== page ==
In recent years, the green fluorescent protein (GFP) has become a versatile reporter tool in molecular biology (Tsien, 1998). Furthermore, the ability to transfer fluorescence energy directly from one to another variant of GFP by resonance between dipoles makes GFP‐derived proteins well suited for analysing molecular interactions in the range of ∼10–100 Å in vitro and in living cells. On the basis of this fluorescence resonance energy transfer (FRET), intracellular protease activities were measured by introducing protease cleavage sequences for trypsin, factor Xa or caspase‐3 between two GFP variants and detecting the cleavage by decrease in FRET (Heim and Tsien, 1996; Mitra et al., 1996; Tyas et al., 2000). Furthermore, FRET was successfully used to detect conformational changes in the calmodulin‐binding domain of myosin light chain kinase, in a calmodulin/calmodulin‐binding M13‐reporter as a result of binding of calcium ions to calmodulin (Miyawaki et al., 1997; Romoser et al., 1997) and in myosin as a result of ATP binding and hydrolysis (Suzuki et al., 1998; Shih et al., 2000).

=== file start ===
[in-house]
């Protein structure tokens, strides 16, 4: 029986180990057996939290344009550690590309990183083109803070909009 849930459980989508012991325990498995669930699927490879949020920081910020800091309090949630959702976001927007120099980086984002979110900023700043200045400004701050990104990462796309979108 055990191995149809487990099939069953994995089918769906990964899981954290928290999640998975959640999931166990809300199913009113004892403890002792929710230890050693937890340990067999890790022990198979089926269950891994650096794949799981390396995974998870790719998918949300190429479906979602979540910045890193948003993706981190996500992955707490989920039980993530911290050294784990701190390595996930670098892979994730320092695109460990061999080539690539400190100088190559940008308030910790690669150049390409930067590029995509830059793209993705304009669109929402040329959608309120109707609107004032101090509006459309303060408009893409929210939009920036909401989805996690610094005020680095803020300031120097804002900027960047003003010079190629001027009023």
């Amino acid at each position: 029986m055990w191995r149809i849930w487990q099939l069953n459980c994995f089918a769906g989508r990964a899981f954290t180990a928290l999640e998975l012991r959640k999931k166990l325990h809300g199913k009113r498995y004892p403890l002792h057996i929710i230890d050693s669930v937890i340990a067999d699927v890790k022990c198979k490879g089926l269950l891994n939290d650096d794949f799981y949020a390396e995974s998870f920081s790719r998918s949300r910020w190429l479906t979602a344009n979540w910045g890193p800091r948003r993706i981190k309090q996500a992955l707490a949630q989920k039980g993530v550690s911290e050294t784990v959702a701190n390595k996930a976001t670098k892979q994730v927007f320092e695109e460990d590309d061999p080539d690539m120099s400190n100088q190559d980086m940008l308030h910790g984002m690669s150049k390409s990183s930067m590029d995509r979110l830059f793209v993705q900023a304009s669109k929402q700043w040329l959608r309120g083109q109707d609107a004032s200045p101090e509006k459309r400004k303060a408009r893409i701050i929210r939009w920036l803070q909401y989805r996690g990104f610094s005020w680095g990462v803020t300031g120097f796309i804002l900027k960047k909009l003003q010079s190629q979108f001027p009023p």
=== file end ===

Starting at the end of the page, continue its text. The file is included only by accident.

In two recent approaches, FRET was applied for reaching a better understanding of the importance of subcellular localization of the signalling molecules cAMP (Zaccolo et al., 2000) and protein kinase A (Nagai et al., 2000). In this paper, activation of the stress‐dependent protein kinase MK2 is monitored in vitro and in vivo by FRET using a kinase molecule carrying N‐ and C‐terminal fusions of GFP variants. We are able to detect a conformational change in MK2 and describe a compartment‐specific distribution of the two conformations of MK2 in living cells.
Results and Discussion
Activity and subcellular localization of the MK2 conformational reporter GFP‐MK2‐BFP (GMB)